Five Key Techniques for Effective Pursuit of Opportunities (Part 3 of 5: Surfacing Hunches)

Vikas Joshi
May 21, 2018

We all have those seemingly crazy hunches from time to time. What if there could be a body odor alarm near the office entrance, so that people could check their odor levels before they enter? We’d have a far more pleasant office environment if we did that. What if there could be an app that lets you decide the most appropriate outfit for any event based on what’s in your wardrobe? For most of these hunches, our response is usually the same – Shut up and get on with your day.

Before you toss out your idea because you think it’s too kooky, though, consider the snuggie – basically, a blanket with sleeves. As ridiculous as it may sound as a product idea, the company has sold about 30 million units and raked in over $500 million. Here’s another one: In 1975, a guy called Gary Dahl made a million dollars selling a product called the Pet Rock, which is exactly what it sounds like - a smooth stone sold in custom cardboard boxes, complete with straw and breathing holes.

In one of my articles titled ‘Don’t Ignore Your Hunch’ I describe the regret people feel when they ignore a hunch, only to find out later that someone else acted on the same hunch and benefitted immensely. In that article, I go into some detail suggesting what people can do, and what organizations can do, so that hunches have a shot at being surfaced. Without repeating that discussion, I focus on some common reasons people don’t surface hunches.

Think of some of your hunches and the reasons why you decided not to share them or act on them. Were you too embarrassed to tell people about it? Too busy? Felt like you had to work on it a little more before you share it? Realized that it probably wouldn’t work?

1. Too embarrassed to tell

Many of us don’t think of ourselves as ‘idea people’ and feel awkward and self-conscious when expressing our hunches. Will the other person think I’m crazy? What if they ridicule my idea? I don’t want to be left red-faced. That’s the general refrain.

The truth is that you can always express your hunch, as long as you make it clear to the other person that it’s just that – a hunch.

2. Too busy to tell

With demanding lives and hectic schedules, you’re unlikely to ever find time to pursue an idea. You need to make time for it. When you invest time in something that you’re excited about, I can assure you that you won’t regret it even if it doesn’t eventually materialize into anything. At the very least, you will find the experience enriching.

It’s also likely that your excuse of being busy is possibly just that – an excuse. Try to examine if there are any other reasons (such as those listed in this article) that are holding you back.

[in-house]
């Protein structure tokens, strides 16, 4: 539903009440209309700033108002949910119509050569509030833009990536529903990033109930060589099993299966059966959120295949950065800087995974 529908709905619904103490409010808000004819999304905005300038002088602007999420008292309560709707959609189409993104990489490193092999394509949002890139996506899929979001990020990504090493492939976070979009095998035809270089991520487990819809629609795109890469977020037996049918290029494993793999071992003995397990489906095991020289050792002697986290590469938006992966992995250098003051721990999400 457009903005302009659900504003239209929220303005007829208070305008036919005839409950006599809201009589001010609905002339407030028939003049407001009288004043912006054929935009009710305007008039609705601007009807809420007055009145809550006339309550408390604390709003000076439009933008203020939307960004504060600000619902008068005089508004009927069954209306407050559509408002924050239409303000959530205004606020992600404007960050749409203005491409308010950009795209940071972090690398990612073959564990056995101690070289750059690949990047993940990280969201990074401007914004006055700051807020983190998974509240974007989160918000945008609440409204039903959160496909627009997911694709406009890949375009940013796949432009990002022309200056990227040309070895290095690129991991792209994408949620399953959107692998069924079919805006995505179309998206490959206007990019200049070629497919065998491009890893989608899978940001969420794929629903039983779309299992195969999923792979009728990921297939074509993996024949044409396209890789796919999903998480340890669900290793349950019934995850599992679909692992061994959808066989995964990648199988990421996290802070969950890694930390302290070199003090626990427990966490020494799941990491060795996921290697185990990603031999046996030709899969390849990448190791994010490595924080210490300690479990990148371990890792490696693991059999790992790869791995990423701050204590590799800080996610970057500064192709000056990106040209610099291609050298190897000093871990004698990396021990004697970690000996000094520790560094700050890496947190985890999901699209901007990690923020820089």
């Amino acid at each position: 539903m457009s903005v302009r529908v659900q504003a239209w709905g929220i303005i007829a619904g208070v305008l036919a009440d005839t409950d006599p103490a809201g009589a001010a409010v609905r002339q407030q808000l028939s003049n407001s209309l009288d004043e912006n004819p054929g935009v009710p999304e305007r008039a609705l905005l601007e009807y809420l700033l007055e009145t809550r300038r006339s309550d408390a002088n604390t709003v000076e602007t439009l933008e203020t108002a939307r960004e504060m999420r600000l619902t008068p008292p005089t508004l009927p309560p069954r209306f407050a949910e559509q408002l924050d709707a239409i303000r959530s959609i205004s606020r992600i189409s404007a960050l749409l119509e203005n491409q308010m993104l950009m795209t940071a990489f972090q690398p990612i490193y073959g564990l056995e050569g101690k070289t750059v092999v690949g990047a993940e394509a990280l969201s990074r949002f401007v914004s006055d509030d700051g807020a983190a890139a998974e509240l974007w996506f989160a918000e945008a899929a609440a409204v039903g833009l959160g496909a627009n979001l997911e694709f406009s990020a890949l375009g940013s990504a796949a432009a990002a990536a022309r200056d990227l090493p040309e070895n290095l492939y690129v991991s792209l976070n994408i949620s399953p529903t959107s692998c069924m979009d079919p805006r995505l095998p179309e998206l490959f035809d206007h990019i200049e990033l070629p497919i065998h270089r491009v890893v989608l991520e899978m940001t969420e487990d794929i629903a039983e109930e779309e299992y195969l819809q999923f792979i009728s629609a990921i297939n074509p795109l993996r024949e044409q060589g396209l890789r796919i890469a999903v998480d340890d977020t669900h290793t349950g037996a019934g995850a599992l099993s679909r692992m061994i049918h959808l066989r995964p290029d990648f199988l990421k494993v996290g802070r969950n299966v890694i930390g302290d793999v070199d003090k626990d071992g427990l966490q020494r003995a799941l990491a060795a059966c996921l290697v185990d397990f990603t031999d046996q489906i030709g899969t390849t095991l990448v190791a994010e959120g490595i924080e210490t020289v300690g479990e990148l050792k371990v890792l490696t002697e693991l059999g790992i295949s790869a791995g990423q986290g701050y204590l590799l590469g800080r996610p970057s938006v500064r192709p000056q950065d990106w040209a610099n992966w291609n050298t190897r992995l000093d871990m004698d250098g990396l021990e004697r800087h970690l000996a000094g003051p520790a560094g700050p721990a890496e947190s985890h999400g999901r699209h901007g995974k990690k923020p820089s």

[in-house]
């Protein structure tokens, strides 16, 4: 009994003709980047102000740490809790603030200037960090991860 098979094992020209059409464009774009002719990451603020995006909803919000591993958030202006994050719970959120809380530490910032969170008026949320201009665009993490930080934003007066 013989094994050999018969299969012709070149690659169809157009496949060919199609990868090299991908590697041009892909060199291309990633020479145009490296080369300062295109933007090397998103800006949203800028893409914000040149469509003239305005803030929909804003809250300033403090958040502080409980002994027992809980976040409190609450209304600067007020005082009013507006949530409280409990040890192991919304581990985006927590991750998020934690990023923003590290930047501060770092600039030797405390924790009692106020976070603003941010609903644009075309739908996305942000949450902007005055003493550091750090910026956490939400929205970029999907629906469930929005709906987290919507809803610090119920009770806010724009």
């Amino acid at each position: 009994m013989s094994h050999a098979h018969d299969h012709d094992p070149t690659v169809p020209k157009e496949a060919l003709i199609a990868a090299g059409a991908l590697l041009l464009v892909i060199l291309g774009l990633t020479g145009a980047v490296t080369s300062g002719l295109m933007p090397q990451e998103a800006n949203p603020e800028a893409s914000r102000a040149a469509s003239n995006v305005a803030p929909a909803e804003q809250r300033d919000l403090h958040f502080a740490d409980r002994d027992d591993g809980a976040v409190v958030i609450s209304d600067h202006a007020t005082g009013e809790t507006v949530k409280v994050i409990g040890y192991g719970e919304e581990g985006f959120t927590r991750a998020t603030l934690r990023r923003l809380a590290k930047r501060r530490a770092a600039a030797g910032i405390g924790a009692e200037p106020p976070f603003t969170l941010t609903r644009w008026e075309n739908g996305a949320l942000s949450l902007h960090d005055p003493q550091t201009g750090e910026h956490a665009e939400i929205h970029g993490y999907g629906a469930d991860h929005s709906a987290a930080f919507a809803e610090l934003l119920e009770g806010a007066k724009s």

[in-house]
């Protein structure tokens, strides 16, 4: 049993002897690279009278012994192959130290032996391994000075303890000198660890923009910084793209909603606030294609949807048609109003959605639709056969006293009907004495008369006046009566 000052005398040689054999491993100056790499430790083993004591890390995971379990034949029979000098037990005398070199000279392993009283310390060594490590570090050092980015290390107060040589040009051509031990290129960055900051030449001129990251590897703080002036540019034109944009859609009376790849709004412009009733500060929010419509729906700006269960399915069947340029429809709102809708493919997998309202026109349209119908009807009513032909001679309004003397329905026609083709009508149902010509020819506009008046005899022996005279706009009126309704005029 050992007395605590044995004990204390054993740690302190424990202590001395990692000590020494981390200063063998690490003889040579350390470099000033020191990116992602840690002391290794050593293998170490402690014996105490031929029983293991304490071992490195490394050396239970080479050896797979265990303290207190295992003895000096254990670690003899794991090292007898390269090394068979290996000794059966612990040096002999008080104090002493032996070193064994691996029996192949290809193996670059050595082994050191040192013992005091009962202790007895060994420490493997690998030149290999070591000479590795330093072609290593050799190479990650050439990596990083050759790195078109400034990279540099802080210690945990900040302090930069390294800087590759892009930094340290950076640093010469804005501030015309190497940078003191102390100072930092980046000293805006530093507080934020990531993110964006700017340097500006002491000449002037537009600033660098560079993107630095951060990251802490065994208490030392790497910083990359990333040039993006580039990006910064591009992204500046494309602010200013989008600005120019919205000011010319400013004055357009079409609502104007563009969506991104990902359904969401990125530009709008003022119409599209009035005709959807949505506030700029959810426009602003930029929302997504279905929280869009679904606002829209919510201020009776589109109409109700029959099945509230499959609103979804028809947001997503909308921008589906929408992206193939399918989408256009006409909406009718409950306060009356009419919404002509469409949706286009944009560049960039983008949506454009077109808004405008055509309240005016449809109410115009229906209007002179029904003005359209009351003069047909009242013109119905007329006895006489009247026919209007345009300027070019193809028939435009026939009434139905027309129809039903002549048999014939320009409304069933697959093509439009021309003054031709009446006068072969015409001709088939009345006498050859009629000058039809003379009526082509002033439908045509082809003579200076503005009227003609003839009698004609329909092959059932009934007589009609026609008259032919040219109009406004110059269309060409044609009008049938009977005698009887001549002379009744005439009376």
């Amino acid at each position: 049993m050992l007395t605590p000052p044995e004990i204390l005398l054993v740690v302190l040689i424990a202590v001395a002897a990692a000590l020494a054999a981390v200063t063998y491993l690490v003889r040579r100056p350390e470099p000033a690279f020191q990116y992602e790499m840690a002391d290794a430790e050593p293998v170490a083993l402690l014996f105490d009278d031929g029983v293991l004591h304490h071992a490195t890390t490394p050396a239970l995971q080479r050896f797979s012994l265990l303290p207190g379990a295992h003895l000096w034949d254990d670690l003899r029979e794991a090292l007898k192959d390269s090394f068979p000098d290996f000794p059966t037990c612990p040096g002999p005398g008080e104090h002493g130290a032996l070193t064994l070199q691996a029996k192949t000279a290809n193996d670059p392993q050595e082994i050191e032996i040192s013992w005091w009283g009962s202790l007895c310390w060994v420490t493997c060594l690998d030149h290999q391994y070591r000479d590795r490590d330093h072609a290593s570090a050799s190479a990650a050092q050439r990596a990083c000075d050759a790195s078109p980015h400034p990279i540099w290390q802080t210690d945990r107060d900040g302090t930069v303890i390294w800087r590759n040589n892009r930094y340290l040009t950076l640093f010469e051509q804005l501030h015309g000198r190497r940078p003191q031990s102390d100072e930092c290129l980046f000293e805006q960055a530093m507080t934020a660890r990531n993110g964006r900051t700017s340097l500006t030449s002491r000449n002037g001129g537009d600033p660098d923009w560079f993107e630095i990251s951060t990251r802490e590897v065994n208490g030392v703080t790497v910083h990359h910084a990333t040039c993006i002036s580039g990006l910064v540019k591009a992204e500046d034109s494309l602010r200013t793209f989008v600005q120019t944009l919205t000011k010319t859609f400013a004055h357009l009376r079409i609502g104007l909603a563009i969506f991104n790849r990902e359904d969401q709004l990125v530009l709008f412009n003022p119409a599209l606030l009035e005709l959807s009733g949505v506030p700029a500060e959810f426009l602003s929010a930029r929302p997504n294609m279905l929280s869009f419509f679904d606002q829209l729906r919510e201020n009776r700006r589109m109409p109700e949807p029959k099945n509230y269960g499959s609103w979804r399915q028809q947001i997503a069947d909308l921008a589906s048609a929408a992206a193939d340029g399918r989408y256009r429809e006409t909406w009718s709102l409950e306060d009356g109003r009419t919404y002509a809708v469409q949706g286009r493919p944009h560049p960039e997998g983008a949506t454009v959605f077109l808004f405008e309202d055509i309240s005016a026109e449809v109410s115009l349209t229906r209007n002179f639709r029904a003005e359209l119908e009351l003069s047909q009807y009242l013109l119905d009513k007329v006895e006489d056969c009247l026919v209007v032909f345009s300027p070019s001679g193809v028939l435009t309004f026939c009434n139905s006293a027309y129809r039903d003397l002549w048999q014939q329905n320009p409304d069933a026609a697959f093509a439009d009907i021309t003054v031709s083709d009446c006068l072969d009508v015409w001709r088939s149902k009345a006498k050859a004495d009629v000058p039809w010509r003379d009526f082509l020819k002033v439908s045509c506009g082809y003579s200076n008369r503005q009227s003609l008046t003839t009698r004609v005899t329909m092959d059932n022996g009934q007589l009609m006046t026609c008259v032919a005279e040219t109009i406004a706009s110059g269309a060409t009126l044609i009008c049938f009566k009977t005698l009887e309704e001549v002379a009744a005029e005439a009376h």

3. Need more time to think about it

This is typical of people who feel compelled to cross the t’s and dot the i’s. They cannot deliver a product, a document, or a thought unless it is perfect. Perfection takes time, so they need more time. Once they have developed that hunch they will be comfortable presenting a polished idea. Of course, that might never happen.

Although there is nothing wrong in wanting to think through your hunch, far too often, early communication is also beneficial. The other person may have additional perspectives that help develop your hunch. The more comfortable you are in sharing, the more inputs you will get, and the richer your own thought process will be.

4. Found Reasons why it won’t work

When we think of ideas in our head, we generally over-analyze them to death. We tend to go down a single track and find that we have reached a dead end. When you share the idea with someone, they can provide a crucial second track that you might not be able to see on your own. Discussing an idea with another person can amplify it not just twofold, but exponentially. So, go ahead and share your idea even if you aren’t quite sure how it can pan out.

5. Cannot trust people

We’ve all heard of those horror stories of how someone shared their brilliant idea with a friend who stole it and went on to build a business empire based on it. Fortunately (or unfortunately), it’s never that simple. An idea may serve as the genesis of an opportunity, but there are far too many factors at play to lend any credence to the fear of your idea being stolen. The many possible rewards of sharing your idea with your circle, will almost always outweigh any risk that they may plagiarize your idea.


Whatever your reason for holding on to your hunch, remember that unless you share your idea and act on it, there is a 100% chance that it just dies down. By surfacing your hunch, you are giving it a real shot at success.

What next? Your hunch will come to life as an opportunity only when you invest time and resources in exploring it, testing it out and understanding its role in a social context. This process of enacting your opportunity is the subject of my next blog in this series on the pursuit of opportunities. Stay tuned!